January 26, 2010
On Friday January 15, 2010, the Pentagon responded to a FOIA request submitted by the ACLU last April, and released (PDF) the first ever list of 645 prisoners held, as of September 22, 2009, in the US prison at Bagram airbase in Afghanistan (the Bagram Theater Internment Facility), which has been in operation for eight years.
In the hope of making the list more readily accessible — and searchable — than it is through a poorly photocopied Pentagon document, I reproduce it as a separate web page here, with commentary on some the prisoners I have been able to identify. This is very much a work-in-progress, of course, as the state of knowledge regarding Bagram is akin to that regarding Guantánamo back in 2005, before the prisoner lists and 8,000 pages of documents were released that allowed me to research and write my book The Guantánamo Files, and to begin a new career as a full-time journalist on Guantánamo and related issues.
In an article accompanying this post, "Dark Revelations in the Bagram Prisoner List," I examined what the list — which contains only the prisoners’ names, and not their nationalities or the date and place of their capture — revealed about the small number of foreign prisoners rendered to Bagram from other countries, three of whom are currently waiting to see if the Court of Appeals will overturn the right to habeas corpus that was granted to them by Judge John D. Bates last March, and raised questions about the whereabouts of other known "ghost prisoners" who do not appear to have been included on the list.
In an article to follow, I’ll examine how the list reveals not only that around 3,000 prisoners have been held at Bagram in the last six years, but also how the majority of the prisoners listed were seized in 2008 and 2009 — and I’ll examine what this means with regard to the US administration’s detention policies and the Geneva Conventions, which were discarded by George W. Bush and have clearly not been reintroduced by Barack Obama.
Although I believe that I have had some success tracking down the stories of some of the 100 or so prisoners on the list who have been held at Bagram for between three and seven years, I have found few clues as to the identities of the majority of those listed, who, as mentioned above, were seized in the last two years. Most reports — by the US military or the media — of raids or skirmishes that led to the capture of those held have not furnished the names of those seized, and on the rare occasion that names have been provided it has tended to be because they are regarded as significant figures.
I have no idea whether the allegations against these men are true, but, more importantly, I have not failed to notice that the majority of the prisoners (often men identified by only one name) are clearly not significant figures at all, and my fear — which, I have no doubt, will be confirmed when more information emerges — is that many of them will be revealed to be victims of the same chaotic approach to the capture of prisoners that has done so much to lose the battle for the "hearts and minds" of the people of Afghanistan and Iraq for the last eight years, and which, with regard to the 218 prisoners seized in Afghanistan between 2001 and 2003 and sent to Guantánamo, I chronicled in The Guantánamo Files.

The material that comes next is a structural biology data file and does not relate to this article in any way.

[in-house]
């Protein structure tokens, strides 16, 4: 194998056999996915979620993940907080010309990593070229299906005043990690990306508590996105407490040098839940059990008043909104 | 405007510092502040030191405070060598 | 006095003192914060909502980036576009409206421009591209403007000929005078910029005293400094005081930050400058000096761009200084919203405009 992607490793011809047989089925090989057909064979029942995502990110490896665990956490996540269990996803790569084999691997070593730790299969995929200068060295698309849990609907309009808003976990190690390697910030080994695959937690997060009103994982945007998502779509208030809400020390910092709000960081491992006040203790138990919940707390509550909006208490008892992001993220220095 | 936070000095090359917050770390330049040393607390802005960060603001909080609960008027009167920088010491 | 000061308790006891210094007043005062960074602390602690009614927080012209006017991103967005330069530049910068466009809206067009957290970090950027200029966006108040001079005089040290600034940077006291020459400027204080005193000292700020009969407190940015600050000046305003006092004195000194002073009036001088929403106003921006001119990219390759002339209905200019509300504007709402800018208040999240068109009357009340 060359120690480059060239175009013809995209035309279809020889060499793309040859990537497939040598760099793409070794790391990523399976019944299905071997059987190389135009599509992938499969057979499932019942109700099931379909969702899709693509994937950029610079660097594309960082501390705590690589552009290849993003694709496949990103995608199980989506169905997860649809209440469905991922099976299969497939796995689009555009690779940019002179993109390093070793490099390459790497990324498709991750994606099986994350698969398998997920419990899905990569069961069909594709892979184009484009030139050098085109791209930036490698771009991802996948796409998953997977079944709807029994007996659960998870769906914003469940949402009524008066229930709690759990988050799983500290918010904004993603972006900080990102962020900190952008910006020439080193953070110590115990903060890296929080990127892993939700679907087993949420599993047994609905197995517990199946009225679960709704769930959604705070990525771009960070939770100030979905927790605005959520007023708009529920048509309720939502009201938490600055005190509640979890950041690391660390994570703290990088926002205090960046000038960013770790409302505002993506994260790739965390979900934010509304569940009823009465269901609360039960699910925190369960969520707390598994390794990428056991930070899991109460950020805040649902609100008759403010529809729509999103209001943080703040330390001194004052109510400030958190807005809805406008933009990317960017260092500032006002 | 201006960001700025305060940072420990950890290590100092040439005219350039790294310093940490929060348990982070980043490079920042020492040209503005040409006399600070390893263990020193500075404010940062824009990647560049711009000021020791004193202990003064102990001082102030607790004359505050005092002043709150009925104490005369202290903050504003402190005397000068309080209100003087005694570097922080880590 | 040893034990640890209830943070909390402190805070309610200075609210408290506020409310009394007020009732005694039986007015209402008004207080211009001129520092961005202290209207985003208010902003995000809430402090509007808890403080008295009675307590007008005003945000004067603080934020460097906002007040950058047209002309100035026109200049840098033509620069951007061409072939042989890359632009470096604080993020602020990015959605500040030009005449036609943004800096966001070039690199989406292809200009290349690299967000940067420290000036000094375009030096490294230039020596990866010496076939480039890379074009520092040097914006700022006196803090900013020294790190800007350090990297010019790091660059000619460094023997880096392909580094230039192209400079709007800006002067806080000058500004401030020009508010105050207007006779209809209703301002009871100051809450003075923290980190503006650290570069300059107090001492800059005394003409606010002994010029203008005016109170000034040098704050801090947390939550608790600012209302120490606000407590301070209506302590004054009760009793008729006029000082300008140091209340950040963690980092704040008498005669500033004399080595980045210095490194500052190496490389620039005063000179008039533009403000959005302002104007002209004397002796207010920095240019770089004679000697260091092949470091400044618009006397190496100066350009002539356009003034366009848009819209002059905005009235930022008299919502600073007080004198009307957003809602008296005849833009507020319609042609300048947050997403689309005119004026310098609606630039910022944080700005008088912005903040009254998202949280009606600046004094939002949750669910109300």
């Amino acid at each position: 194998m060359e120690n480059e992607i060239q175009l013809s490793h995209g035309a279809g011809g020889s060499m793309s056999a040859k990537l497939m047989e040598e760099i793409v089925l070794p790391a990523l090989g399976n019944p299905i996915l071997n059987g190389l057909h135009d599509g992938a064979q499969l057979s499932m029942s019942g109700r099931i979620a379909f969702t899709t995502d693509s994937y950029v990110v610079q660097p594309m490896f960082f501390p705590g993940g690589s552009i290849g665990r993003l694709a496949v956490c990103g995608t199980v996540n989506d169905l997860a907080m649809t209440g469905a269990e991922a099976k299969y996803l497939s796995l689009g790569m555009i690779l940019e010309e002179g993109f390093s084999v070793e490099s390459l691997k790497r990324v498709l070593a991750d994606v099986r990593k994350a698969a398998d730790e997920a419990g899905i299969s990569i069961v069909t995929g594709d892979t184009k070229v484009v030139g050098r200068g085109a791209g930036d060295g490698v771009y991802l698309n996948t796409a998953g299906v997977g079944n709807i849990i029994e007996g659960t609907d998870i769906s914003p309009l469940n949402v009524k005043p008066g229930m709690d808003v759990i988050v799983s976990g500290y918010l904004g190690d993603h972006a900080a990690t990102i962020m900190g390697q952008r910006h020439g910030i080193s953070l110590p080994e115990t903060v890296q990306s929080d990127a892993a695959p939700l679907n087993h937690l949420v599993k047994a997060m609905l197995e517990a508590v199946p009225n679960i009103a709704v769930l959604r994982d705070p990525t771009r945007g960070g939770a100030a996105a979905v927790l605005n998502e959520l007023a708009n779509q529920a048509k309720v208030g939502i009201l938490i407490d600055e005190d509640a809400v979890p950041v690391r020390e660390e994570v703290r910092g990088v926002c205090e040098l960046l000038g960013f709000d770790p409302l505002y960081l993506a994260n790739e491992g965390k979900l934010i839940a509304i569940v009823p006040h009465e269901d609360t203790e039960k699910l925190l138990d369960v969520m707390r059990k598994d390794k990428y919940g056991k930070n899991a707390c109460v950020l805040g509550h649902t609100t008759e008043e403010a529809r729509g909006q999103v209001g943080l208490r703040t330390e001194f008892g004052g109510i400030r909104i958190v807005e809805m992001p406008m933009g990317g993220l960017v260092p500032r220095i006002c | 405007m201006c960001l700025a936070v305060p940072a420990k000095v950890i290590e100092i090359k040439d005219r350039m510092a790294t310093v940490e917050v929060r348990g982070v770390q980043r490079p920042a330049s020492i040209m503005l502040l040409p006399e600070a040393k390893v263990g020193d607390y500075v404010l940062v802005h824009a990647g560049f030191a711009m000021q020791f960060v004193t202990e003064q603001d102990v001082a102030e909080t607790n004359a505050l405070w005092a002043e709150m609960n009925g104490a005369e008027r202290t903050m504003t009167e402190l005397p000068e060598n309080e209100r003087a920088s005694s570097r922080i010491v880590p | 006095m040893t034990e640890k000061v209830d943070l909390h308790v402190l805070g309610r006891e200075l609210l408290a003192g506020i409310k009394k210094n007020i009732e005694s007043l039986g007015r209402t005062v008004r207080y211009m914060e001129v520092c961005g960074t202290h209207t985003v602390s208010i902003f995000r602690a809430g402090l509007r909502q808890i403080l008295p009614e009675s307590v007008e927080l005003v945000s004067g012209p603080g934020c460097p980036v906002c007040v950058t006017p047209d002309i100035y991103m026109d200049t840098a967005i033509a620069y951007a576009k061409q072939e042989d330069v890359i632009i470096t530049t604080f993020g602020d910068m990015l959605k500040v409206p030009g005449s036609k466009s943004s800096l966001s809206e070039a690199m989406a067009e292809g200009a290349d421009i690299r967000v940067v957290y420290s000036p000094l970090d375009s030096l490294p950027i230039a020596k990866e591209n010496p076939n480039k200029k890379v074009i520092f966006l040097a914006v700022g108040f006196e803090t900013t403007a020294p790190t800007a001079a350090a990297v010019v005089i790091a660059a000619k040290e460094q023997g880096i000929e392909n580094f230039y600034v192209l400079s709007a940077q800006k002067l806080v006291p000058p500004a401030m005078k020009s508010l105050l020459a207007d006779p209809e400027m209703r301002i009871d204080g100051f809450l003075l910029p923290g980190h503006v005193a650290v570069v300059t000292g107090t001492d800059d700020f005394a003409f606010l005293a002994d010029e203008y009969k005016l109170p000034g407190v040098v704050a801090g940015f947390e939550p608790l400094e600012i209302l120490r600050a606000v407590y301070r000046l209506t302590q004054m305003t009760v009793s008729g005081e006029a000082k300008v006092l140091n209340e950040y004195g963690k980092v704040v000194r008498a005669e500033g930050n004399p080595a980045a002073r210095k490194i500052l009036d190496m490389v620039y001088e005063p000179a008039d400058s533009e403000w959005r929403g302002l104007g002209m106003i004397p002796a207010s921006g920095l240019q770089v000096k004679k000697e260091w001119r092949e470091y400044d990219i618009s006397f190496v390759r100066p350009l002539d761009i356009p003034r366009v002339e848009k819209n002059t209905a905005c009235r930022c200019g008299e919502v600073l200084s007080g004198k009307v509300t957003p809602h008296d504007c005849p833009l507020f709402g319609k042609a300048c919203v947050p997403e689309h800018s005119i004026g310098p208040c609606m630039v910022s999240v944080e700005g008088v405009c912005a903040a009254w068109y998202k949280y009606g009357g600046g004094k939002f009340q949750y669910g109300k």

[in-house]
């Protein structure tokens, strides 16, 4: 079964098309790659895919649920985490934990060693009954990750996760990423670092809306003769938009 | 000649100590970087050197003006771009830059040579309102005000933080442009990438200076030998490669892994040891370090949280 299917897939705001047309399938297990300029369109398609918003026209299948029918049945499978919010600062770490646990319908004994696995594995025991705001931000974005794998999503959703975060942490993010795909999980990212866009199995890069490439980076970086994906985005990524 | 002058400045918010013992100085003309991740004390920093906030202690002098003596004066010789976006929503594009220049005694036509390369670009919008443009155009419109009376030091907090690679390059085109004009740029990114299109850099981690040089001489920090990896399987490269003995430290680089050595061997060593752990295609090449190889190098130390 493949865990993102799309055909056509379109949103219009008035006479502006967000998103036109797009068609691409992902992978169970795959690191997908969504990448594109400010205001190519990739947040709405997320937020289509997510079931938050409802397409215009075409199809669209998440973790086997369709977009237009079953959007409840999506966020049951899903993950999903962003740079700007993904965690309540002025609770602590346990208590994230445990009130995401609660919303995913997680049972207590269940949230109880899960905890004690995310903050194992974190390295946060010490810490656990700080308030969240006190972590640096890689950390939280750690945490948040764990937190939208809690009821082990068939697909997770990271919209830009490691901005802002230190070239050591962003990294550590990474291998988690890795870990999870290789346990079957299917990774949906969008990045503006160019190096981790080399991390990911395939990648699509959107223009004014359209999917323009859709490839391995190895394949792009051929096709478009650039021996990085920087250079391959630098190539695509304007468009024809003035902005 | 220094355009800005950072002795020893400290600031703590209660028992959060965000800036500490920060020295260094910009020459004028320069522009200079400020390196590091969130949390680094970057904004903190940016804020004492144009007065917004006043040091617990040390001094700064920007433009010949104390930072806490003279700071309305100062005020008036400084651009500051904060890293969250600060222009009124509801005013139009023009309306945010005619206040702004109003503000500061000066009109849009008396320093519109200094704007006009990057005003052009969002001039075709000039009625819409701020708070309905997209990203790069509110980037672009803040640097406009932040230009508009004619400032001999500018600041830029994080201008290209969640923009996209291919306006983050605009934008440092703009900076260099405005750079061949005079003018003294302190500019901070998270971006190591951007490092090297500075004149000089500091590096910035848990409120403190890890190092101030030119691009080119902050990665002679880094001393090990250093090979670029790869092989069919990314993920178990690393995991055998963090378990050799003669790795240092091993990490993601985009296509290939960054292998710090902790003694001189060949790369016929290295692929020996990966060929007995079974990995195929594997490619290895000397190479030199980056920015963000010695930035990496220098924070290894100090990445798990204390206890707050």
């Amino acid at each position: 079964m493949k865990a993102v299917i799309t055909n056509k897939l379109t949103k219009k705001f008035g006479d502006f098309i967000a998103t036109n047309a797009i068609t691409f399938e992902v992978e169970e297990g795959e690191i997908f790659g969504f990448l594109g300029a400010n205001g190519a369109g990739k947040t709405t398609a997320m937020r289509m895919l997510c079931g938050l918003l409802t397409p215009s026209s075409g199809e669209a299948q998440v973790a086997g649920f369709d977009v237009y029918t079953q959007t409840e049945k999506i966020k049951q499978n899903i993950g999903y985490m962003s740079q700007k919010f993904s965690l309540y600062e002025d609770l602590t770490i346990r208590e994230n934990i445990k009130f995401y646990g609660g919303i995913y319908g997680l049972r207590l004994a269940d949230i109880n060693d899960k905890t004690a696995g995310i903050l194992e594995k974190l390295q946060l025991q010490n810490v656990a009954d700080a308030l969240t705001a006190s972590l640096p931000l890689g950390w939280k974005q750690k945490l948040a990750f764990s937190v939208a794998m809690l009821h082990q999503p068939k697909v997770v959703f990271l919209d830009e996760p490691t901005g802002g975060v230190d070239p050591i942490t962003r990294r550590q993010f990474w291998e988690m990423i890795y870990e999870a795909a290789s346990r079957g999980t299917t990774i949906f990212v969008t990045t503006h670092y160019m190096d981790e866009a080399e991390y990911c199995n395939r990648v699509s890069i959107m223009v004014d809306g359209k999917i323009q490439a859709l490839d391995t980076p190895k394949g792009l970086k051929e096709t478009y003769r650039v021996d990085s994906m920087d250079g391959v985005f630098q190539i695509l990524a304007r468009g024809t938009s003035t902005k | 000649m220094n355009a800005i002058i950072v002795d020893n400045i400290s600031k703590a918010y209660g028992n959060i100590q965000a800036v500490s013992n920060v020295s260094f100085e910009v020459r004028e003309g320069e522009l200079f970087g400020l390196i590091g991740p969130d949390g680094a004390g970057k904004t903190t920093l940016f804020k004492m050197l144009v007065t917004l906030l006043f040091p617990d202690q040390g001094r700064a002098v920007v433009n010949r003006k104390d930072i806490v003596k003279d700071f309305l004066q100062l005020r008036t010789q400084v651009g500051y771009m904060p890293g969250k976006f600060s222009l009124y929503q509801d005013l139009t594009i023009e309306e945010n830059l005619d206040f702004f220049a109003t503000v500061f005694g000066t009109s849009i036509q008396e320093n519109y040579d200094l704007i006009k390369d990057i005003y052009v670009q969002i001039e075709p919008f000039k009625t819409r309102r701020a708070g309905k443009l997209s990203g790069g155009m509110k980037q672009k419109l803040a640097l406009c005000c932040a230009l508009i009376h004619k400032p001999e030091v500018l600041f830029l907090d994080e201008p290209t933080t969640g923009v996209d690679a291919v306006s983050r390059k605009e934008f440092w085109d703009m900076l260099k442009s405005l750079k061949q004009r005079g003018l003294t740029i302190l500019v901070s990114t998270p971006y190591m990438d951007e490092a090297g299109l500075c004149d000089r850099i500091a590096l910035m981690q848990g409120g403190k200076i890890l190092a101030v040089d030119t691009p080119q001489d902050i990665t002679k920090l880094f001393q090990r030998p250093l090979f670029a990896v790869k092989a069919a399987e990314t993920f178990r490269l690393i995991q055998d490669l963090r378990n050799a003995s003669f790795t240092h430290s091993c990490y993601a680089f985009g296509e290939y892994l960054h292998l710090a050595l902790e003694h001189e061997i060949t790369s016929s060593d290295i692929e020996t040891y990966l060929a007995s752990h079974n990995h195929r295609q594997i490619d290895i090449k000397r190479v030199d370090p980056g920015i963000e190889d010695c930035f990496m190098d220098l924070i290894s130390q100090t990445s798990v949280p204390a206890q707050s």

One sign that this is indeed the case was reported on NPR last August, when NPR’s Pentagon correspondent Tom Bowman explained how Maj. Gen. Doug Stone had recently been sent to Afghanistan by Gen. David Petraeus, the overall commander of Afghanistan and Iraq, because he "liked the way Stone revamped the detention centers in Iraq, how he changed them for the better." Bowman explained that Stone "went to Afghanistan with a team, interviewed detainees, visited detention facilities," and produced a 700-page report, in which he estimated that "as many as 400 of the 600 held at Bagram can be released," explaining that "many of these men were swept up in raids" and "have little connection to the insurgency."
Bowman added that Maj. Gen. Stone "wants to focus on rehabilitation, just like he did in Iraq where he ran the detention system there. He had 21,000 detainees. But he found that most of these Iraqi detainees — as many as two-thirds — were not radicals, but mostly illiterate and jobless young people. Some were innocents and others worked for the insurgency because they just needed the money. And Stone worried that detaining them was only making matters worse, actually turning them into radicals."
As Stone explained to NPR at the time:
Now you’ve got a bunch of moderates who really shouldn’t be in there in the first place. And I can hold them forever, but eventually they’re going to say, "Why are you holding me? What’s the fairness in this?" And eventually they’ll say something about America that we don’t want to hear. They’re going to say, "Wait a minute, you’re not here to better the population, you’re here to conquer us and you’re taking me hostage."
If you have any further information about any of the men on this list, please feel free to email me, and I will incorporate the information into the list.
Andy Worthington is the author of The Guantánamo Files: The Stories of the 774 Detainees in America’s Illegal Prison (published by Pluto Press, distributed by Macmillan in the US, and available from Amazon — click on the following for the US and the UK). To receive new articles in your inbox, please subscribe to my RSS feed (and I can also be found on Facebook and Twitter). Also see my definitive Guantánamo prisoner list, updated in January 2010, details about the new documentary film, "Outside the Law: Stories from Guantánamo" (co-directed by Polly Nash and Andy Worthington, and launched in October 2009), and, if you appreciate my work, feel free to make a donation.